Coco Gauff, a young tennis star competing in the US Open, joins a long list of prominent athletes who use inspirational anime as a part of their pre and post-game ritual.
During a post-game interview at the US Open semi-finals following her victory over Czechia’s Karolína Muchová, 19-year-old Gauff let fans in on how she plans on celebrating her big win. Instead of responding with a canned answer about getting a fancy dinner at some Michelin-mile restaurant or saying she’s gonna review her tapes to look for ways she can improve before her next semi-finals match, Gauff instead responded saying she’s going to “watch some anime.”
“No literally today I watched like four or five episodes of My Hero Academia before I played,” Gauff said. “I don’t know, I mean I may watch some of the match, maybe not. I don’t know I haven’t even thought that far ahead to be honest.”
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Stream My Hero Academia: Funimation
Although Gauff could’ve name dropped any number of sports-oriented anime like The Prince of Tennis, Blue Lock, or Haikyu!!, she instead said she plans on watching the popular underdog superhero anime, My Hero Academia, which makes a lot of sense when you think about it.
My Hero Academia follows Izuku Midoriya, a “quirkless” boy who inherits the superpowers of a world-famous superhero, All Might, and attends UA Academy, a school for fledgling heroes, to pursue his dream of becoming the world’s strongest hero. You can see why someone like Gauff, who’s defying the odds to become the youngest tennis player since Serena Williams to reach the U.S Open finals, would gravitate to a show about a hero going “plus ultra” by standing at the apex of his superhero world. She’s even got a similar kind of One For All, generational-passing of-the-torch-type relationship with tennis great Williams, making her taste in anime even more apt.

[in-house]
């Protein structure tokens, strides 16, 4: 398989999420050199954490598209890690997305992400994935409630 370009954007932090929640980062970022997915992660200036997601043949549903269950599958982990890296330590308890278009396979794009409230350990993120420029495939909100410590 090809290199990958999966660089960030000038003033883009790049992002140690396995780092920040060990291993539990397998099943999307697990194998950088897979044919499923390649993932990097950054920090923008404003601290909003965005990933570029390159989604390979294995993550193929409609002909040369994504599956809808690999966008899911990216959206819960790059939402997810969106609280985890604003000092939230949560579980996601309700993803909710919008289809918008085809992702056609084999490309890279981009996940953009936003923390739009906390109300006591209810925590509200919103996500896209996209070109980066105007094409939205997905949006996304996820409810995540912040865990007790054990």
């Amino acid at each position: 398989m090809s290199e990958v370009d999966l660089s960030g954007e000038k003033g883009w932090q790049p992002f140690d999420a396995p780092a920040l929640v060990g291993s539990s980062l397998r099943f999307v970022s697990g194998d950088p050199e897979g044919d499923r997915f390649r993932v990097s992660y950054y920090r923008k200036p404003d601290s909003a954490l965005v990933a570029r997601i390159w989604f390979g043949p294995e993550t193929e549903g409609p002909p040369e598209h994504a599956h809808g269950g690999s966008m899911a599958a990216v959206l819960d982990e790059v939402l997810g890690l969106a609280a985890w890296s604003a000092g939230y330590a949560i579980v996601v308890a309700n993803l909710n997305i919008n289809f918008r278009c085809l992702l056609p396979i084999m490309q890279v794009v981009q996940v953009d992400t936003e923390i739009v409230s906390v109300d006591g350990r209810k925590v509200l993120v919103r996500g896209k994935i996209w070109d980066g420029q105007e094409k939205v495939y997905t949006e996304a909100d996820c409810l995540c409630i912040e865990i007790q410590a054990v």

“I don’t think I’m carrying American tennis. I don’t think I will. We have so many compatriots who are doing well. Serena is Serena. She’s the GOAT. I’d hope to do half of what she did. But I’m not gonna compare myself to her. She’s someone I look up to. Being in the same stat line as her means a lot to me. She’s my idol,” Gauff told ESPN. “The only regret I’ll have for the rest of my life is not being able to play her…there were so many tournaments where if we won an extra round and didn’t lose, I would’ve played her. I’m still happy to just be a product of her legacy.”
Luckily for the interviewer and the confused yet supportive audience who responded with a mix of laughter and applause, Gauff didn’t have to staunchly defend her love of My Hero Academia like Detroit Lions kicker Jamal Williams, who once had to check a non-weeb interviewer for mispronouncing Pokémon. Let this be a lesson to non-anime fans: we’re not only online. Some of us are the best athletes of all time.
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